You are in debt and are now receiving letters and phone calls demanding payment. Many people go through this, so you are not alone. You would like to pay your bills, but you have reached a point where payment is impossible. The amounts you owe are beyond your ability to pay. What to do? While the concept of filing bankruptcy may not be the most pleasant choice, it may be the only choice that allows you to reset your finances and begin again.

Can Creditors Still Go After Payment?

No. When you file for bankruptcy relief, the court sends notice of your case to all creditors listed on your petition. The moment you file your bankruptcy case, an automatic stay goes into effect. The stay prohibits almost all creditors from initiating or continuing any collection activities against you. A creditor cannot call you, send you collection letters, file a lawsuit, or otherwise attempt to collect its debt from you.

What Bankruptcy Protects

Automatic stays on payments generally include non-priority unsecured debts:

  • credit card charges (including overdue and late fees)
  • collection agency accounts
  • medical bills
  • personal loans from friends, family, and employers
  • utility bills (past due amounts only)
  • dishonored checks (unless based on fraud)
  • student loans (only if you can prove undue hardship)
  • repossession deficiency balances
  • auto accident claims (except those involving drunk driving)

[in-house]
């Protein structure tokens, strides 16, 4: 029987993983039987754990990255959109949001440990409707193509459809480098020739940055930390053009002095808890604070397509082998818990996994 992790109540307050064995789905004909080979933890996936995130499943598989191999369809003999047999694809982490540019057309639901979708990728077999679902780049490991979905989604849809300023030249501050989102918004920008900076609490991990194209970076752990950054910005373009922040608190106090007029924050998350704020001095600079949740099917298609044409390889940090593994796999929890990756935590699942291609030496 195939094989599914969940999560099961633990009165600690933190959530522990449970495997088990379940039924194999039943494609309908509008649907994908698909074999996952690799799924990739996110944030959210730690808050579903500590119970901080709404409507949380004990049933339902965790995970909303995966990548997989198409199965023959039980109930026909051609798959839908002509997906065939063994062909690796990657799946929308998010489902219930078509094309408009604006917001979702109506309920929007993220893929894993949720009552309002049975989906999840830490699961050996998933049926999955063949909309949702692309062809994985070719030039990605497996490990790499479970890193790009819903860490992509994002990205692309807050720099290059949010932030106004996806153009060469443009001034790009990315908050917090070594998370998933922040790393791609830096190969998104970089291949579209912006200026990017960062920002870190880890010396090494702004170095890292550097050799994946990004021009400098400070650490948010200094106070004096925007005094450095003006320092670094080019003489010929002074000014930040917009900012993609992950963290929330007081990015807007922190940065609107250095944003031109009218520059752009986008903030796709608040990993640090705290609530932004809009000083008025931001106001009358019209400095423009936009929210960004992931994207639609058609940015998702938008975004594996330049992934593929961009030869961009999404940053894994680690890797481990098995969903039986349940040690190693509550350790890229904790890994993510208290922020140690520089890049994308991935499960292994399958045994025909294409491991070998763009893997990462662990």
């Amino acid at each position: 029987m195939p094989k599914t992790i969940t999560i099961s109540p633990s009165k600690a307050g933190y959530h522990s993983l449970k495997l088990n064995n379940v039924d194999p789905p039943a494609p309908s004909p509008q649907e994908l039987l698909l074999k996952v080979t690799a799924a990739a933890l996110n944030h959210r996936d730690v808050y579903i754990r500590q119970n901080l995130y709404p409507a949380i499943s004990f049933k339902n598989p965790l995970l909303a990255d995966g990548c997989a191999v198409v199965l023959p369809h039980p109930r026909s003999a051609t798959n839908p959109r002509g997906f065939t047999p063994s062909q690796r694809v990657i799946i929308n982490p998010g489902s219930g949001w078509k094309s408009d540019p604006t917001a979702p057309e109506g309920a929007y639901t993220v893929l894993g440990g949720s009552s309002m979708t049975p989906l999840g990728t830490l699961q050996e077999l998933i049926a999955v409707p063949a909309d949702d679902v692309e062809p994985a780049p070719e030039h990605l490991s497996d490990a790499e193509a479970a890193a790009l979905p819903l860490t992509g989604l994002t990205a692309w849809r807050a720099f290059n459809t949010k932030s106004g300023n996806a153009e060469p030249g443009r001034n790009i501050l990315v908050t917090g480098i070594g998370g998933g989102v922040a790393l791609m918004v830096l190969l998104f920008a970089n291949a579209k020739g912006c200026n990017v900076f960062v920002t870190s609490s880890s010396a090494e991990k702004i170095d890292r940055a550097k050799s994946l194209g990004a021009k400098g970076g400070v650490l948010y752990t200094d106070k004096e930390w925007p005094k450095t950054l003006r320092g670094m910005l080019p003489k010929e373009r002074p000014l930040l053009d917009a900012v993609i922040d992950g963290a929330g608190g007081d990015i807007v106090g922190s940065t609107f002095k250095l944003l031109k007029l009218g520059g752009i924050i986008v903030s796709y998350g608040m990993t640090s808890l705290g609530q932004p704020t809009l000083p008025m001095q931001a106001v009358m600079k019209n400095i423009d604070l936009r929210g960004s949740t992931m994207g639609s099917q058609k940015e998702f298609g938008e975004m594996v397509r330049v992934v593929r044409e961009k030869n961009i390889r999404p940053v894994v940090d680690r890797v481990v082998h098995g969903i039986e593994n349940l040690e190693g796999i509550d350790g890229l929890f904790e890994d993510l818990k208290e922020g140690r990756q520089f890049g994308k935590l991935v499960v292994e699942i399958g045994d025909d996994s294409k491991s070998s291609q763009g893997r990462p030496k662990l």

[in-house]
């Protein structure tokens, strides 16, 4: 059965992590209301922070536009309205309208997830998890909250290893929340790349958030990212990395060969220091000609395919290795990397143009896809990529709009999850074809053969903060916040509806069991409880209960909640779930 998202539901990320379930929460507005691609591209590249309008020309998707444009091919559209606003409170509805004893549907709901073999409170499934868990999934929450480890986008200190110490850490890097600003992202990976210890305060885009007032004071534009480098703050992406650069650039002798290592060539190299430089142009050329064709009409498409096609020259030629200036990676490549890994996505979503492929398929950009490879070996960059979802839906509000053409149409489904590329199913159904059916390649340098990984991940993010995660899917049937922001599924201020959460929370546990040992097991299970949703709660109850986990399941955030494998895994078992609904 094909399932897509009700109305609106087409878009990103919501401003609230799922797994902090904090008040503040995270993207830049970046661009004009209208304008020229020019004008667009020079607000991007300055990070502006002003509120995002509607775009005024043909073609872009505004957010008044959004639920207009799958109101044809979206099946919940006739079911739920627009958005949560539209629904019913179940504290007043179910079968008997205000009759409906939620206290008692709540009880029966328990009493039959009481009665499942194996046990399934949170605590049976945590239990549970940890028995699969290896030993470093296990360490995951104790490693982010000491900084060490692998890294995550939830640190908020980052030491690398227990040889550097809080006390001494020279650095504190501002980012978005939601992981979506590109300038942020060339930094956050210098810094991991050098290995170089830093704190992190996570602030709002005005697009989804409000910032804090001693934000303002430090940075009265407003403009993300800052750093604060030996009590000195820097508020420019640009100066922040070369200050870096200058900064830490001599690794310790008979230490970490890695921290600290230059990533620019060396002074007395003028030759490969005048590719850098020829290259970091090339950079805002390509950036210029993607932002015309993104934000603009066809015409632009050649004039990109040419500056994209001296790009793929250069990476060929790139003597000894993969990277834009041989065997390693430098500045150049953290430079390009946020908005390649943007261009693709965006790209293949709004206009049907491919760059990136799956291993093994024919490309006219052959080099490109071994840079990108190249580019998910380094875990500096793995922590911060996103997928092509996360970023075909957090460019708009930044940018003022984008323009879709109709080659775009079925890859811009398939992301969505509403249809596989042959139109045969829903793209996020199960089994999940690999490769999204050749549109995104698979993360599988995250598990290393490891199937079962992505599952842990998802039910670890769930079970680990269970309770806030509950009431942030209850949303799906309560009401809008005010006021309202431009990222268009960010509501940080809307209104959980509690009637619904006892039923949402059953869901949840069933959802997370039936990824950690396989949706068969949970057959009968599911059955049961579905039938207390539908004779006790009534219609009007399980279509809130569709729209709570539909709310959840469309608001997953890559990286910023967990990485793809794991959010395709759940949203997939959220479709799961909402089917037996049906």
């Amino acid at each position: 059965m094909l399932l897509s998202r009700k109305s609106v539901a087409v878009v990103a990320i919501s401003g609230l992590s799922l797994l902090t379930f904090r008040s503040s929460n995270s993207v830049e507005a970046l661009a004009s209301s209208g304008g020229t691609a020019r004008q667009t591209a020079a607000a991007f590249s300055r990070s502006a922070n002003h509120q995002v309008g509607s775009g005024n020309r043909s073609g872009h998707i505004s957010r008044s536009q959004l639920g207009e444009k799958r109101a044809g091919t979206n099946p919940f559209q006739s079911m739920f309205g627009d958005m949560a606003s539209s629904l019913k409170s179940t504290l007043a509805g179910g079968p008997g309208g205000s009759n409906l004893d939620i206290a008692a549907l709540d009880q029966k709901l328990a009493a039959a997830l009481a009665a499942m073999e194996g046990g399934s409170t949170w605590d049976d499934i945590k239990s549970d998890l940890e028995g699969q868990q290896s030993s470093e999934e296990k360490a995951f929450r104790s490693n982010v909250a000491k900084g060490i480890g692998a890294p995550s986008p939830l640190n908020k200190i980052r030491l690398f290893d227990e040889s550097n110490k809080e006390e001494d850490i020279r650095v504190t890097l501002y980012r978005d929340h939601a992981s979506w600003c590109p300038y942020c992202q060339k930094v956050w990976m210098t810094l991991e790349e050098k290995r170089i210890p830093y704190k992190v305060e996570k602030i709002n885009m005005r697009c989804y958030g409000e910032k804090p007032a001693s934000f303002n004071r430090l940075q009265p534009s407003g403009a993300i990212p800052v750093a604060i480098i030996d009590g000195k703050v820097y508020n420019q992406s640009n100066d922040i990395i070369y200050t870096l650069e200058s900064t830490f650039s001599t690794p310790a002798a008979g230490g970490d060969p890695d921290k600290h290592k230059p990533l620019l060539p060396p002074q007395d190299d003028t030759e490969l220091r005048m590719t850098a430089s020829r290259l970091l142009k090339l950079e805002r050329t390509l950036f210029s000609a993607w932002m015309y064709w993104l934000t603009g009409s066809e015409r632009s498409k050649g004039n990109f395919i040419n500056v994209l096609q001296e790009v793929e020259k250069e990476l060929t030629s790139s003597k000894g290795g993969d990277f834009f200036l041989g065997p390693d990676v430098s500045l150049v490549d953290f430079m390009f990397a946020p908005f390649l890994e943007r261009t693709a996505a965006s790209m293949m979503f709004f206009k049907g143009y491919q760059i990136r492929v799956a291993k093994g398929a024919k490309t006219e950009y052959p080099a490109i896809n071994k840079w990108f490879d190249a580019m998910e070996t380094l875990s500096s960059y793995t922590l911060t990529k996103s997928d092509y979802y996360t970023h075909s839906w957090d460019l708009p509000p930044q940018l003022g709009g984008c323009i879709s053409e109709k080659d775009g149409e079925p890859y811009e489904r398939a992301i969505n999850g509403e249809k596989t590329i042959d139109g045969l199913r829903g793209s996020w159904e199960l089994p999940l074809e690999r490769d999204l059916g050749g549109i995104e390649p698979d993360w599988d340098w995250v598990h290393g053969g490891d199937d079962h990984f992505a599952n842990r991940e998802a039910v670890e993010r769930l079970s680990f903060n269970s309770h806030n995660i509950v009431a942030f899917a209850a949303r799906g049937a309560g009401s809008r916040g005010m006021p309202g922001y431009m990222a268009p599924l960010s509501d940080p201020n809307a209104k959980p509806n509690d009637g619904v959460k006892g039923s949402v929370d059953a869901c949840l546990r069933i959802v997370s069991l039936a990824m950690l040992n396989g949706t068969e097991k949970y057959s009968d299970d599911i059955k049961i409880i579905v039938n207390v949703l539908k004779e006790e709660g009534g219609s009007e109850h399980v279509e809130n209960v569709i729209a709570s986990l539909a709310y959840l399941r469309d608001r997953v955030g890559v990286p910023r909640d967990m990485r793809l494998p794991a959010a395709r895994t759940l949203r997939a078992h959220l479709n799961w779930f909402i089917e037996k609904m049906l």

• business debts
  • money owed under lease agreements (includes past due rent)
  • civil court judgments (unless based on fraud)
  • tax penalties and unpaid taxes past a certain number of years
  • attorney fees (except child support and alimony awards)
  • revolving charge accounts (except extended payment charges)
  • social security overpayments, and
  • veterans assistance loans and overpayments.

Debts Not Covered by Bankruptcy Automatic Stays

  • Debts that you left off your bankruptcy petition, unless the creditor knew of your filing
  • Many types of taxes
  • Child support or alimony
  • Fines or penalties owed to government agencies
  • Most student loans
  • Personal injury debts arising out of a drunk driving accident
  • Debts arising out of tax-advantaged retirement plans
  • Condo or cooperative housing fee debts
  • Attorneys’ fees for child custody or support 
  • Criminal restitution and other court fines or penalties

What About Mortgage Debt? 

Under Chapter 7

When you file Chapter 7, your existing property will be deemed either exempt or nonexempt. Exempt means you’ll be able to keep the property throughout the bankruptcy process, as long as you can catch up and stay current on your payments. Nonexempt means you will either be required to surrender the property or pay its value in cash as a part of the bankruptcy terms.

Under Chapter 13

When you file Chapter 13, property mortgage debts will fall under the automatic stay and you will not lose your property. However, a repayment plan must be in place to catch up on mortgage payments.

Get legal advice

If you have incurred any obligations beyond covered debts despite living a typical lifestyle, get an attorney who can sort out your bankruptcy options. Items not included in a bankruptcy filing may result in the need to pay debts that you still cannot manage.

Do you live in Minnesota?  Are you thinking of filing for bankruptcy? Let the experts at Hoverson Law help you make the right decision. Call now at (612) 349-2728.